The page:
Davenport said when her pastor called to tell her the news, he explained to her how she could apply for unemployment benefits.

The parish is also covering Davenport’s health insurance for the pandemic at no cost to her, and because Davenport had been living in parish-provided housing, and has now moved back home with her parents, she doesn’t owe rent anywhere.

“I see them trying to do everything they can. It's just a sucky situation,” she said.

Fr. Monte Hoyles, the pastor of the Catholic Parishes of Sandusky, the tri-parish conglomerate where Davenport had worked, told CNA he hoped that he could bring his staff back as soon as possible.

“I mean, (laying off staff) is not something you want to do. Who would want to do that?” he said.

“But with very little money coming in and salaries to pay...until we can get back (to public Masses) this was the only way to ensure that we're able to continue what things we can do for right now,” Hoyles said, adding that the parishes are covering health insurance for all laid-off employees who qualified for it.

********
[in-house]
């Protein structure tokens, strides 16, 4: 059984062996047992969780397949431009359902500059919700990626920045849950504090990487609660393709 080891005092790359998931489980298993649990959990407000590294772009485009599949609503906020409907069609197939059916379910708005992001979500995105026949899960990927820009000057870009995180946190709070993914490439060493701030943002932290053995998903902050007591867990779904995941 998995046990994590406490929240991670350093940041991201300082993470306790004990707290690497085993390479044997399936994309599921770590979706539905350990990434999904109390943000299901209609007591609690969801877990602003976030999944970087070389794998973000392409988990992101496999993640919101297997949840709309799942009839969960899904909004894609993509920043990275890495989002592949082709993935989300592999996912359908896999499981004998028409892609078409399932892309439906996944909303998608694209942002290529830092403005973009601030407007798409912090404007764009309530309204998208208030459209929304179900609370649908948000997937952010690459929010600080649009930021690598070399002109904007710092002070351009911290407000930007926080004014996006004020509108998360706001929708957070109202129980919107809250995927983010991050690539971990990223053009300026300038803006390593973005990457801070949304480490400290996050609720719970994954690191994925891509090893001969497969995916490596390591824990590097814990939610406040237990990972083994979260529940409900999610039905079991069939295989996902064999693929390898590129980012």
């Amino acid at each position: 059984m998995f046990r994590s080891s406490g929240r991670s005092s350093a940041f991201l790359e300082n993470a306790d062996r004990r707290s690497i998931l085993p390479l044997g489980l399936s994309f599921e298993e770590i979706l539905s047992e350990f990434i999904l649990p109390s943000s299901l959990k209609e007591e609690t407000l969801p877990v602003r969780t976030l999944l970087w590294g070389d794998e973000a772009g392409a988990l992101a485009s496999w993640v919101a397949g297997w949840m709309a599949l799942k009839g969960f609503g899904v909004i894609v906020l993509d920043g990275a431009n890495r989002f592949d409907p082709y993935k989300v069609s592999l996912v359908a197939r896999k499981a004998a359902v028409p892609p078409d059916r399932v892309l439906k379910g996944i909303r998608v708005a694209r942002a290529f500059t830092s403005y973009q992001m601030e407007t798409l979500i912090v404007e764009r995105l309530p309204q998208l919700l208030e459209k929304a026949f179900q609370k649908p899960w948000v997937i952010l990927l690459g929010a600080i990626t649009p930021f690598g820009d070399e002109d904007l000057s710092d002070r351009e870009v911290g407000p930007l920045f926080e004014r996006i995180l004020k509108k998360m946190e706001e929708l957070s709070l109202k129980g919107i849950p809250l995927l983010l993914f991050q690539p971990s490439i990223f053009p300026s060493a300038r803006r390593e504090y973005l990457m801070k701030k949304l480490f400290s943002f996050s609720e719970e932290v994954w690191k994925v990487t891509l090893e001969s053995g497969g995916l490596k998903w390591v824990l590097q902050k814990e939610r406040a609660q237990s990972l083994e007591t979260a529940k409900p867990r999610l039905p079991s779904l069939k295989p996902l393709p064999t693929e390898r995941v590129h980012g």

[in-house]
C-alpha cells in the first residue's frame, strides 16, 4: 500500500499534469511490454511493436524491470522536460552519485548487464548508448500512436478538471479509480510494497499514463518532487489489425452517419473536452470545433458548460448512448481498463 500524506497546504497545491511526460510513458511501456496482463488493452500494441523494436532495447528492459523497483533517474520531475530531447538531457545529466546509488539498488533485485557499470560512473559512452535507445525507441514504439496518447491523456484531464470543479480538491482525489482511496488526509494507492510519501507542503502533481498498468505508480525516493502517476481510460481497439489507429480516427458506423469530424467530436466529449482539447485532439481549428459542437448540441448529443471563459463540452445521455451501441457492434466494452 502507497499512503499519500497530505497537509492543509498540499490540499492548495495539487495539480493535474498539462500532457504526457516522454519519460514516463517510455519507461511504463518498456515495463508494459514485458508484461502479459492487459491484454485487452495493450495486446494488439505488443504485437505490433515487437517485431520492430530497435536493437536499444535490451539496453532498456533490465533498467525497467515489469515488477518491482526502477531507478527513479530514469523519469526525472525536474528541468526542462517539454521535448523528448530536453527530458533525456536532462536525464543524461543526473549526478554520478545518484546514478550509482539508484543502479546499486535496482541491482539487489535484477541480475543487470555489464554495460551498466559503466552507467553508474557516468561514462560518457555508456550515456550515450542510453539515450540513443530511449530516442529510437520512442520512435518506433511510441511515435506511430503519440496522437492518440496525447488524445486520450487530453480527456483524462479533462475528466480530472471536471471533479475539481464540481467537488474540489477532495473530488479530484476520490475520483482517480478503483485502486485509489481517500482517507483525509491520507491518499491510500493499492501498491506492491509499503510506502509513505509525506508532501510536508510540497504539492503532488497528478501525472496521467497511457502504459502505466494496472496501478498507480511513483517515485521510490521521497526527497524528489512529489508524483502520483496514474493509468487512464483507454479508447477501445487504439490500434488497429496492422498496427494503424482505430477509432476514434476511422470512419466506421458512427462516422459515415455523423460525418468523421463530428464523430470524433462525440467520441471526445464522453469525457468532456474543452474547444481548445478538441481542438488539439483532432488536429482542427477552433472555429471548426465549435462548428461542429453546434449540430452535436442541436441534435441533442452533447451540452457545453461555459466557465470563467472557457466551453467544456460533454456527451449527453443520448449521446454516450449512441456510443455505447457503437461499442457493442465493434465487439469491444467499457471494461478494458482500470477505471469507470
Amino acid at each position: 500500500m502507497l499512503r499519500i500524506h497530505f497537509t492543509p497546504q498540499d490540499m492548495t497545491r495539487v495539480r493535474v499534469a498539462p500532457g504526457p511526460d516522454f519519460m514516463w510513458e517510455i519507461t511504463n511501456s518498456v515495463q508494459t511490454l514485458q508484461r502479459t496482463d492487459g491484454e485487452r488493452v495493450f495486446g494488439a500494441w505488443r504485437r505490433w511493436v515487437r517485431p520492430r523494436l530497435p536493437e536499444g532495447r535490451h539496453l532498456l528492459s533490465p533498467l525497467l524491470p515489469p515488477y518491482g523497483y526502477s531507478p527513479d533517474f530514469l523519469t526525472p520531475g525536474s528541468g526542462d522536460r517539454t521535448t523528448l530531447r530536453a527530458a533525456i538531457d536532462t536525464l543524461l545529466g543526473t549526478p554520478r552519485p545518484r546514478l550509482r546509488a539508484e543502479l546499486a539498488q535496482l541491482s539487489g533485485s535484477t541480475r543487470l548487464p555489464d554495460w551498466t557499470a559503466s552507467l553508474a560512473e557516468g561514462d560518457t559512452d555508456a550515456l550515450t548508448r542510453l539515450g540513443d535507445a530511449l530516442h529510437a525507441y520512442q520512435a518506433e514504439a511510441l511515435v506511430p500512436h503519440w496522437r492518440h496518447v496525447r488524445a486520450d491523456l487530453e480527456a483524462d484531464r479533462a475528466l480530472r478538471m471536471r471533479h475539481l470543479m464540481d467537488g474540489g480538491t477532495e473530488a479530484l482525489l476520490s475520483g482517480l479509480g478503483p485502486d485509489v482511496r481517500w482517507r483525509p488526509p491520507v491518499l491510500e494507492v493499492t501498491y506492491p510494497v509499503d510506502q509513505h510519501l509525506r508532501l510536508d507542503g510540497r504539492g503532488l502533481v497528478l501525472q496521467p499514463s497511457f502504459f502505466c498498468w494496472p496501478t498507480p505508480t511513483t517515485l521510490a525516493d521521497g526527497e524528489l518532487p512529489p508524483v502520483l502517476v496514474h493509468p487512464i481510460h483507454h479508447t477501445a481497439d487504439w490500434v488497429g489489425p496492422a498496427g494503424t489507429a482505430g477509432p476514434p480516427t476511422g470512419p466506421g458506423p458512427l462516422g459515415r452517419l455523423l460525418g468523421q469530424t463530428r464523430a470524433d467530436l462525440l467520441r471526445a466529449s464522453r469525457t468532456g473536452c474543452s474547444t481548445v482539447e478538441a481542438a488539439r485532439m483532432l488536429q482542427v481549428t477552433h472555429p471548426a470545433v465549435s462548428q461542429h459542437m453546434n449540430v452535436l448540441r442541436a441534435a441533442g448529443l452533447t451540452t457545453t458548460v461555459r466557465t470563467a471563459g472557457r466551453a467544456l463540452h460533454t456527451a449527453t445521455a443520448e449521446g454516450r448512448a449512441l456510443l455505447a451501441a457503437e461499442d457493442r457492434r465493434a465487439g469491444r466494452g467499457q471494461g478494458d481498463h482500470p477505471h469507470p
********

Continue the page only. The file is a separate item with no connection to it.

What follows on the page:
“I told my employees from the three parishes and also our cemeteries...I want to bring you back as absolutely soon as I possibly can,” Hoyles said.

Davenport said she feels blessed because she has her family as a safety net, and her dad’s job is pretty secure. But she still has bills to pay, and she doesn’t want to rely on her family for long.

“I was on ‘operation trying to be an independent adult’, but at least for now, I'm trying to take care of my cable bill, and the other things like...car insurance and my car payment,” she said.

“Maybe the bank will be able to let me wait a month or two before paying car payments, in the hope that my job would be back and I'd be able to just pick up where I left off,” she added.

She said she hopes to return to ministry, but that all depends on how things go in the near future with the Church and the pandemic.

“I know I'll be okay for a few months, but after those few months, I'd have to start finding other ways to take care of those bills.”

Cassandra Tkaczow is another Church employee facing a layoff due to the coronavirus pandemic. Tkaczow was in her second year as an assistant campus minister at Alfred State and Alfred University in New York until March 18, when she was laid off.

“The students were on spring break when everything really started to explode here in New York state,” Tkaczow said. One of her students called her to explain that she wouldn’t be coming back for the semester, but the school’s official policy had not yet been decided.

A few days later, Alfred State College and Alfred University announced that the students would be allowed to come back to campus to collect their belongings, but that all classes would be taking place online.